Celebrating the 10th anniversary of his online newsletter, Web Digest for Marketers, Larry Chase has predicted the top 10 trends in marketing for the next 10 years. They are very interesting, but I am sure three of the top 10 trends of 2015 don’t even exist yet. Here’s his list:
1. Pay Per Call Rings In
2. Feed Marketing Flourishes
3. Email Marketing Will Survive: Spam issues will recede dramatically, because they have to. Too much is at stake.
4. Agent, Personal Agent: Watch for the growth of “agent software” to help you sift through the morass of online information. There’s too much relevant stuff for mere humans to sift through now.
5. Reverb Marketing, In Stereo: Smart marketers will synchronize their messaging so the end user hears and sees complementary messages at or near the same time.
6. Blogs Go Multimedia: Blogs are obviously here to stay. Some of the cutting-edge blogs are starting to offer content in audio and even in video. This will not only affect journalism, but it will impact the retail business as well. Imagine a personality-driven QVC blog on your computer screen.
7. TVIP Adds Interactivity: Microsoft and others are currently exploring TV over Internet protocol. But don’t expect TV on the Net to look and act like the TV you see on your television screen.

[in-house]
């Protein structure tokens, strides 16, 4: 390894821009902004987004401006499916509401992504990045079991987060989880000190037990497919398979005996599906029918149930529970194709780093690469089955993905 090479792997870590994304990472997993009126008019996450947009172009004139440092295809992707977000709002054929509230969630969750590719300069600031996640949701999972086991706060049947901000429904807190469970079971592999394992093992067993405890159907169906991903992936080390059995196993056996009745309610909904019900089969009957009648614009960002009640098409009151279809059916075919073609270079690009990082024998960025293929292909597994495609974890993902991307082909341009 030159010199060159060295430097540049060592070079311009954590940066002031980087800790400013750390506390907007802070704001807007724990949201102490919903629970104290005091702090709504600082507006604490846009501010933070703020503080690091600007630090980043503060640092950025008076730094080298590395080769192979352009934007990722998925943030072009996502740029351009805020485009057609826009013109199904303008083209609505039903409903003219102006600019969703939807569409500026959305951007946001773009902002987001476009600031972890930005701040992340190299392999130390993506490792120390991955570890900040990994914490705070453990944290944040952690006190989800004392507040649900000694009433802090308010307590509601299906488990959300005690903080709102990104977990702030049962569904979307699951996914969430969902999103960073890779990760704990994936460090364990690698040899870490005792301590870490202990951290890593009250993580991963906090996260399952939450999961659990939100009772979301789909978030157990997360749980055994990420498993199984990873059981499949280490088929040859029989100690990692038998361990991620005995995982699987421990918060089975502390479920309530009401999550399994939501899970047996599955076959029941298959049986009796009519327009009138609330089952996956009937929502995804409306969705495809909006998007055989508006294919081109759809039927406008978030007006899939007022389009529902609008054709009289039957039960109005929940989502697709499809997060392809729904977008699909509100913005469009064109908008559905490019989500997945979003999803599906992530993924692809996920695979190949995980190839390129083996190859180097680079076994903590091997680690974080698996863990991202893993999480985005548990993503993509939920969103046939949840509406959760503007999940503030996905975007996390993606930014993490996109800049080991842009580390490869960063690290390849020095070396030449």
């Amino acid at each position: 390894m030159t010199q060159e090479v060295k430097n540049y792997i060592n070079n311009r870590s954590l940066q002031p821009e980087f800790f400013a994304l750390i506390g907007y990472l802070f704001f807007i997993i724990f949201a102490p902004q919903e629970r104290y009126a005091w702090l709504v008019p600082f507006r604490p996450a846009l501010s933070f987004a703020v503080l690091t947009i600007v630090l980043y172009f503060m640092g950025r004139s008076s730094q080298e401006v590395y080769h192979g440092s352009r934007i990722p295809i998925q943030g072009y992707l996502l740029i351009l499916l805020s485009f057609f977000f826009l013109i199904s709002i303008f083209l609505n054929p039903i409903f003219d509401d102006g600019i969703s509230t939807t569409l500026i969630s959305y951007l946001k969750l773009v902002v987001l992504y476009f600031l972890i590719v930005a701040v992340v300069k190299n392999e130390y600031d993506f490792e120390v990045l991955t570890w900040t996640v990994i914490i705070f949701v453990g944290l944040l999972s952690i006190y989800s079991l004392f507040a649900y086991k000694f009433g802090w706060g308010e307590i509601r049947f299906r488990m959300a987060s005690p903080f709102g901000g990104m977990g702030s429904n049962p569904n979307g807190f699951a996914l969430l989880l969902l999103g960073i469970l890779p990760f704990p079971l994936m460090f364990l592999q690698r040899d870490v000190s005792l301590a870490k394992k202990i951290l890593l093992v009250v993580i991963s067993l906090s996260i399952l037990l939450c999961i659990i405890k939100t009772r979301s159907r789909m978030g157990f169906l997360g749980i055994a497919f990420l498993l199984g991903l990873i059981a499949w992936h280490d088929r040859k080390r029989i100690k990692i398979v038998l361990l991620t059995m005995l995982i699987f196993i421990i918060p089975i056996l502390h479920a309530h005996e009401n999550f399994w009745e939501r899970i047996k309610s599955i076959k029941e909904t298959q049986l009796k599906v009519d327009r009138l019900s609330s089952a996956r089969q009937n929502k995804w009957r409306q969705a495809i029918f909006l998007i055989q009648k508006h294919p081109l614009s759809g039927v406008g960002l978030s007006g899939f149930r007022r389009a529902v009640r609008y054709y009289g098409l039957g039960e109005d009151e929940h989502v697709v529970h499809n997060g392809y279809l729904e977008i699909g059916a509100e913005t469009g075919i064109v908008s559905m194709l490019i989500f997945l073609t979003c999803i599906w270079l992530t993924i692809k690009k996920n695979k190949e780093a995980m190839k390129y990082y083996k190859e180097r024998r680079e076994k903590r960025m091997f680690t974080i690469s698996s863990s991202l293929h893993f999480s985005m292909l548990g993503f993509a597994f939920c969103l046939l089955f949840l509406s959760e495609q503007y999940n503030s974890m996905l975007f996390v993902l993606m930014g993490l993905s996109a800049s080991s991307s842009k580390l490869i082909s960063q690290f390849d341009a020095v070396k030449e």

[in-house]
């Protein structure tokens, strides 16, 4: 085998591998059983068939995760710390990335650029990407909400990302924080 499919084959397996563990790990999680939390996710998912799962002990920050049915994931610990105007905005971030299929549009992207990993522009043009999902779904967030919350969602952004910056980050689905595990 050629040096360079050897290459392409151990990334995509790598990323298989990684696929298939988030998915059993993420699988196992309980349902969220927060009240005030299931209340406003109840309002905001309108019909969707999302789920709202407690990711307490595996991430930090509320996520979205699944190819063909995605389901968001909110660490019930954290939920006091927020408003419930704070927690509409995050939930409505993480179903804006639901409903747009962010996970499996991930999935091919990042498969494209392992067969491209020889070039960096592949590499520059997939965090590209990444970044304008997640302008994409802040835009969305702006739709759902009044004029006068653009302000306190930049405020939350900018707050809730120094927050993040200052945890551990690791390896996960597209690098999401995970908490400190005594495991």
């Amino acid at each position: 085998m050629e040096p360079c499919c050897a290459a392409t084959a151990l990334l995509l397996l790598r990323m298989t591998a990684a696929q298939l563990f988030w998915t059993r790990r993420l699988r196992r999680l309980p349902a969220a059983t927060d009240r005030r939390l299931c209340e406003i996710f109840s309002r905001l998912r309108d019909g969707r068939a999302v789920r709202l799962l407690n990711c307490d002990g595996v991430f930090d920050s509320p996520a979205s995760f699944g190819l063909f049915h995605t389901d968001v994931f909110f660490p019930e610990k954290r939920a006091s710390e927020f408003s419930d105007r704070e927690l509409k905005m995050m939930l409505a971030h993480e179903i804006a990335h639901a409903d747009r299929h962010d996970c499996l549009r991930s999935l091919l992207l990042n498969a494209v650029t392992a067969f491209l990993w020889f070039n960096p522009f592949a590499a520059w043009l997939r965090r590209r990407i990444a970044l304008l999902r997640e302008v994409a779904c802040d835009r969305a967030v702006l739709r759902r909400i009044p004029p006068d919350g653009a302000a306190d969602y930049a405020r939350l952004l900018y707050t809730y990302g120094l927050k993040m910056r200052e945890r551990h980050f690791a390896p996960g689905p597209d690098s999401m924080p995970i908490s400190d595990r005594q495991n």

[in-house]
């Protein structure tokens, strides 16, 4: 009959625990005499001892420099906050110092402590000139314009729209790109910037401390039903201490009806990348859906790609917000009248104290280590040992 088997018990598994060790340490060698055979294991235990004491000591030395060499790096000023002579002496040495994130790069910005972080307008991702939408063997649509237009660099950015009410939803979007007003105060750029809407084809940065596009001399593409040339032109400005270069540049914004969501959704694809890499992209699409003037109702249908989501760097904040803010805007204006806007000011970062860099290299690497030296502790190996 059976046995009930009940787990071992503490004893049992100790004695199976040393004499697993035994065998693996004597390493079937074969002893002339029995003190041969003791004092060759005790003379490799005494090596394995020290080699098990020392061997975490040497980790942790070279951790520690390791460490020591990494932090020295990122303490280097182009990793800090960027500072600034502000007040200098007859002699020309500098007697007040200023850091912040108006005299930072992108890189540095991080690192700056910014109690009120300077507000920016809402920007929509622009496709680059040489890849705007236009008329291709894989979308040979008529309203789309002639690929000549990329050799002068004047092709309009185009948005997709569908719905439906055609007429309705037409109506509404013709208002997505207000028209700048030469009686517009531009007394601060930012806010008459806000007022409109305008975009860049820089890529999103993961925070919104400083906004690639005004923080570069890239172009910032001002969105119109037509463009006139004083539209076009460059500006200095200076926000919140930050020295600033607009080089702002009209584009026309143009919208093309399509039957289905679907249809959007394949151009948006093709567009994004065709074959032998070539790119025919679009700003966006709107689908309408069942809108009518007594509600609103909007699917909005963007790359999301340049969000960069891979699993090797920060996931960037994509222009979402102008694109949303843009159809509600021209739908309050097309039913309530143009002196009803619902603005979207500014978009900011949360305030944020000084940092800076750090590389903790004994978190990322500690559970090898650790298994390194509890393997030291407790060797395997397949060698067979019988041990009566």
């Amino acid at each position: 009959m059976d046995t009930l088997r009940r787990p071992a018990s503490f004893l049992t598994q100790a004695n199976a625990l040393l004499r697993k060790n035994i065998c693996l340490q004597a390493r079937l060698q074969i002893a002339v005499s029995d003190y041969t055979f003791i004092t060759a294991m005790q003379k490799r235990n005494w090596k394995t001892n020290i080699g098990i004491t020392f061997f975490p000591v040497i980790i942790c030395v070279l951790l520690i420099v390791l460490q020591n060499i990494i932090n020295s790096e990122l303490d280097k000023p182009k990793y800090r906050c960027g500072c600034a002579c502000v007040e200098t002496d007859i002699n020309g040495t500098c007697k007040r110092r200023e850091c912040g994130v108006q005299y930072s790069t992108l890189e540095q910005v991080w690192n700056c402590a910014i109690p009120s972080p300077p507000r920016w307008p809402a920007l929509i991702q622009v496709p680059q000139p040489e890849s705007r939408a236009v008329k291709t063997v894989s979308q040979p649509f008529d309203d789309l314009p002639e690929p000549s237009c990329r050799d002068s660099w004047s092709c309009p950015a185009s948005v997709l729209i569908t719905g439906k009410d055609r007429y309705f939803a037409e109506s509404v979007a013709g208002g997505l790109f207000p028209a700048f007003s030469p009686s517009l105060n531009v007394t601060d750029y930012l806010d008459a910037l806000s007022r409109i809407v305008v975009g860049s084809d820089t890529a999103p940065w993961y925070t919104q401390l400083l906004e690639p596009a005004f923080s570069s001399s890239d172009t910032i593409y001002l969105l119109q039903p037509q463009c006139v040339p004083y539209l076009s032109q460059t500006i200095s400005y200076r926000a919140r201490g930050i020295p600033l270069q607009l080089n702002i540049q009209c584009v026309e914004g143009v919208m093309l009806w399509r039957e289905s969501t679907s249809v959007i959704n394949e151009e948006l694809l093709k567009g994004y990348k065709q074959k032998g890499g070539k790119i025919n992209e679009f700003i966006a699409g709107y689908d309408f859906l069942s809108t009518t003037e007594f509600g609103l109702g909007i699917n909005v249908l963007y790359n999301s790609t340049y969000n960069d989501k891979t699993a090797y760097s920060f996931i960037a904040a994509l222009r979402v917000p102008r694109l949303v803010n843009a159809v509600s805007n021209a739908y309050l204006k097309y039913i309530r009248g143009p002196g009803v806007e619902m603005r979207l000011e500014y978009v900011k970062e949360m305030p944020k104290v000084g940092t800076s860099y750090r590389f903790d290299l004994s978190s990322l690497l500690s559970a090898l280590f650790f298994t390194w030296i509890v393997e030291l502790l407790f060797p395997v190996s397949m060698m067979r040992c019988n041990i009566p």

8. Commercial Content, On Demand: Messages from marketers need to be so appealing that the audience actually requests the message. Commercial content that the end user wants isn’t far-fetched. … It doesn’t take a seer to see that the days of “hot air advertising” are so over.
9. Publishing Faces Tectonic Shifts: For a look at the next level, check out www.cnbcdowjones.com, where you can get just the editorial clips of CNBC, sans commercials, for $99(US) a year. You get 250 plays per month. I subscribe, and find it to be a great time saver.
10. Direct Marketers Will Take Over the Internet: Oops, this has already happened, but not the way I predicted 10 years ago. The good news for traditional DM’ers is that the Internet has not repealed the laws of human nature. So while the tools of DM are changing, the underlying principles that have driven DM since the time of Ben Franklin are still exactly the same.